One-ish Years with Women Who Code Portland

I’m sitting in the volunteer’s conference room at Puppet on day two of the Women Who Code Portland IoT Hackathon. I’ve found myself thinking a lot over the past few months about how much I’ve grown in a year as I compare where I am at during my second time attending some conference or event. This event in particular stands out to me because it was at the first WWC IoT Hackathon that I first started volunteering with Women Who Code.

Volunteer might not be quite the right word. Someone thought I was a volunteer since they saw me at all of the events, and just started asking me to do things. I had fun helping out and got brought on officially not long after that. At first I just helped out doing odd jobs at random events when they needed the extra help. I’d check people in at networking nights, or show up early to hang out by locked doors and let people in. Over time I started helping out more outside of the actual events, I got more involved in the planning process, and hosted my own networking night last July.

This year I was able to move into a co-lead volunteer position. I work closely with another volunteer to co-lead the new Open Source study nights. Working on these study nights has given me a chance to start exploring leadership a little more. We have to create content for the monthly events, organize space and food, market / spread the word about the event, and actually put on the event. It is lot of work, but definitely worth it.

We have had three open source study nights so far. The first one was general interest and chatting about open source and how to get involved. The second one got snowed out, but we hosted it online instead, chatting with people and helping them get more comfortable with using git/github. The third one was appropriated by the hackathon, and used as an installfest, so that we could help everyone get set up for the hackathon. I’m looking forward to some of our upcoming events. I am planning one to go over some of the fun open source animation libraries that are out there. We are also looking at doing some more in-depth git workshops to go beyond the basics, and general project nights were people can work on making contributions together.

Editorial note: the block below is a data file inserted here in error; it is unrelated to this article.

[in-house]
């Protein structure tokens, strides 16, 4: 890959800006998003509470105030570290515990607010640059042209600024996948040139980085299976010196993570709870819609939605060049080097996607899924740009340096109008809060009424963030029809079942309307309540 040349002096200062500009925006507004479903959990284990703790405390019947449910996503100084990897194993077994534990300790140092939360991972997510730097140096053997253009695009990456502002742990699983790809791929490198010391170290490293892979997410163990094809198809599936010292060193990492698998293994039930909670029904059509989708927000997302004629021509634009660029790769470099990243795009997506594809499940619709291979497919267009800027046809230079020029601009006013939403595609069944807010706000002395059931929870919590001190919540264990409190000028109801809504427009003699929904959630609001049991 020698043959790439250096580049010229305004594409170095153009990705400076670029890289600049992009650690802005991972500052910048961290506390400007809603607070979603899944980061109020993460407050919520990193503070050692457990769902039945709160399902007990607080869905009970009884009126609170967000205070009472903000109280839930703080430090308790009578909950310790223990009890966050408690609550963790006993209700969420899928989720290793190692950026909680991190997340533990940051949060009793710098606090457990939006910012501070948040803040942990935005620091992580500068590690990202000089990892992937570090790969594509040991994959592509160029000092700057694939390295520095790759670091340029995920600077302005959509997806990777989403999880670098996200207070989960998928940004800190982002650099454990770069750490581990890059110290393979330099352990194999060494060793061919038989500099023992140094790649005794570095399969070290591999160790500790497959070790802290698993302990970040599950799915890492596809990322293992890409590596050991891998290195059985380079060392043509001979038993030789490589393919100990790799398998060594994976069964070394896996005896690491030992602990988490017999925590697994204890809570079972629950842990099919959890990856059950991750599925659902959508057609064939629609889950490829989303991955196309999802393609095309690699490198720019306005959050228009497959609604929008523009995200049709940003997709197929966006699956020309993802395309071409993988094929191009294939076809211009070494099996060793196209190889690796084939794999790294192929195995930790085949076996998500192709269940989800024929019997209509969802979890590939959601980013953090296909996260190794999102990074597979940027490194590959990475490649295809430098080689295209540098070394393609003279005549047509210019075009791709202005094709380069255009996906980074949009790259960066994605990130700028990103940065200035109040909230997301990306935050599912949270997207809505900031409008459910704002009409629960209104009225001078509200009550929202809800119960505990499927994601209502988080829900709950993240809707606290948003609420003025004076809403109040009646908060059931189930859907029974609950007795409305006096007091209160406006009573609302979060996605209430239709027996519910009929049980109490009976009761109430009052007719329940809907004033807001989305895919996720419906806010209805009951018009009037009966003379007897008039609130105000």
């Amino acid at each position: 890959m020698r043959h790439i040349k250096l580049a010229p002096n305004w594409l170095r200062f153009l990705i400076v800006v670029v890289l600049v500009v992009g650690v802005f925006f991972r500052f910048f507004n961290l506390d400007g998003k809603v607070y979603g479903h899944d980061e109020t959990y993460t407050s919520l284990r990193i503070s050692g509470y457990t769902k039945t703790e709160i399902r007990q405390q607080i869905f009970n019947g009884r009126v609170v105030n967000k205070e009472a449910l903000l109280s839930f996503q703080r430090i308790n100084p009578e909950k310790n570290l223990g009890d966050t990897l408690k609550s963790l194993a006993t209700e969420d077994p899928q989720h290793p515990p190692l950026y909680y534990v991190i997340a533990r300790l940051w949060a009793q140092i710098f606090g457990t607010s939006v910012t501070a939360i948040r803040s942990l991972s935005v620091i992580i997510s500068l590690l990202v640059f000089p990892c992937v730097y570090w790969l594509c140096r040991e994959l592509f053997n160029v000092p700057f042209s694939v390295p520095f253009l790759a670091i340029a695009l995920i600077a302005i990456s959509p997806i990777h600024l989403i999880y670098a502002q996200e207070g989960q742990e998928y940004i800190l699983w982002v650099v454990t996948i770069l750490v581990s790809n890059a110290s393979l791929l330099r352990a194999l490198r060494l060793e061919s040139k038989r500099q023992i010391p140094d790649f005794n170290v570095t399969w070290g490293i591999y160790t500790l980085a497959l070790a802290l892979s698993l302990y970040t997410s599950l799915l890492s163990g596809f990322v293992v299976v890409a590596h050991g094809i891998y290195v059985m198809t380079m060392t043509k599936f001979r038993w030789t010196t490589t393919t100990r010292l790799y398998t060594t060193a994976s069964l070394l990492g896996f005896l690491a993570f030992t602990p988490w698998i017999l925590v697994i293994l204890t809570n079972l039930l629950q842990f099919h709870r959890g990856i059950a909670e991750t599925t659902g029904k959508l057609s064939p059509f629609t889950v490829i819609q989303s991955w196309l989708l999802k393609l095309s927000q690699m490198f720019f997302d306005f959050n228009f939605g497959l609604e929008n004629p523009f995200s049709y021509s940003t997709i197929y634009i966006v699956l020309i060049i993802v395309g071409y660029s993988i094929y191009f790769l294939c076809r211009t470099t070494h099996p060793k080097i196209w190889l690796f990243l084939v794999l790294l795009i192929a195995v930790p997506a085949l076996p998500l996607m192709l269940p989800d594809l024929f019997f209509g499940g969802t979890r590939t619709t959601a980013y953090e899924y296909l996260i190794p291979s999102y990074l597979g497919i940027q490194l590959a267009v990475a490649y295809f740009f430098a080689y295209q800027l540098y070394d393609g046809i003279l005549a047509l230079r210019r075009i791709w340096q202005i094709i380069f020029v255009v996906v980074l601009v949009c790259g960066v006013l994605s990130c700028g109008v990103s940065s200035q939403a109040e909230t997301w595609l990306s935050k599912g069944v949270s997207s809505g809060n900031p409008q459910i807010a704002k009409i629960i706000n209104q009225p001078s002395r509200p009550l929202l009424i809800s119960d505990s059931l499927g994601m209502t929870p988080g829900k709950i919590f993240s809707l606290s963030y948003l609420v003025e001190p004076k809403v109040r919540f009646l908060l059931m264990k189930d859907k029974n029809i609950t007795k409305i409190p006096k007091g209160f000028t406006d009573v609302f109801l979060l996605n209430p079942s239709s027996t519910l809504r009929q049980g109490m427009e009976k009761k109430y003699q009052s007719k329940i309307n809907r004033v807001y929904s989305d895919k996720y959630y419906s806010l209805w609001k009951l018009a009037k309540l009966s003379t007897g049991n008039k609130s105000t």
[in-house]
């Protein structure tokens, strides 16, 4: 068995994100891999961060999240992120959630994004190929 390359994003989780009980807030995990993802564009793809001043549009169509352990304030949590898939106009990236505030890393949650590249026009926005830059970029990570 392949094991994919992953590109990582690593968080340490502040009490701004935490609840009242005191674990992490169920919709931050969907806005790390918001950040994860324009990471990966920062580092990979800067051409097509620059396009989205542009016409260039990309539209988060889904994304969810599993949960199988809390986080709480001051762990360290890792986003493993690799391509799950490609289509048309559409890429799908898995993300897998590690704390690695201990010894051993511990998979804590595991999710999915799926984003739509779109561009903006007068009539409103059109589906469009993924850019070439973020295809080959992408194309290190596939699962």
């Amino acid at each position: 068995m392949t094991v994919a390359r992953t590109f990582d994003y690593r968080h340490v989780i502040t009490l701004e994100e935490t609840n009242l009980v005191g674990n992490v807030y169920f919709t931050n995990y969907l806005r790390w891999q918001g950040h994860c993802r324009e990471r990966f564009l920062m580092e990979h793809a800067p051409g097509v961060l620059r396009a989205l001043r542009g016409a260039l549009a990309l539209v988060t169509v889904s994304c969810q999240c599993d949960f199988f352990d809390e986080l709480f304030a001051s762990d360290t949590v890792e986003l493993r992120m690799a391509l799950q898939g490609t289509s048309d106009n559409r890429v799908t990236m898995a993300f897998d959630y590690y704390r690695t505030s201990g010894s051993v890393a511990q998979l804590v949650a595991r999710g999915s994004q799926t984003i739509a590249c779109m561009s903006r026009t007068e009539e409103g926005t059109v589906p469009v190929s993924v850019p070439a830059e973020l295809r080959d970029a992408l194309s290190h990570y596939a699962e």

At this event last year, I was working in a company where I felt set up for failure. I was questioning if I was really in the right field and dreading going to work every day. This year, I am working at a company on a team that is very supportive. I was introduced to this job through relationships built in Women Who Code. I work with a tech lead and manager that take the time to understand my career goals and how they can help me reach them through my daily work.

I really enjoy being able to take this minute to look back and see. I think it is important to take the time to reflect on how much we grow in this field, especially when I spend so much time feeling like there is too much to learn just to keep up. I’m glad I fell into this supportive group of women, and look forward to seeing how they push me to keep growing over the next year.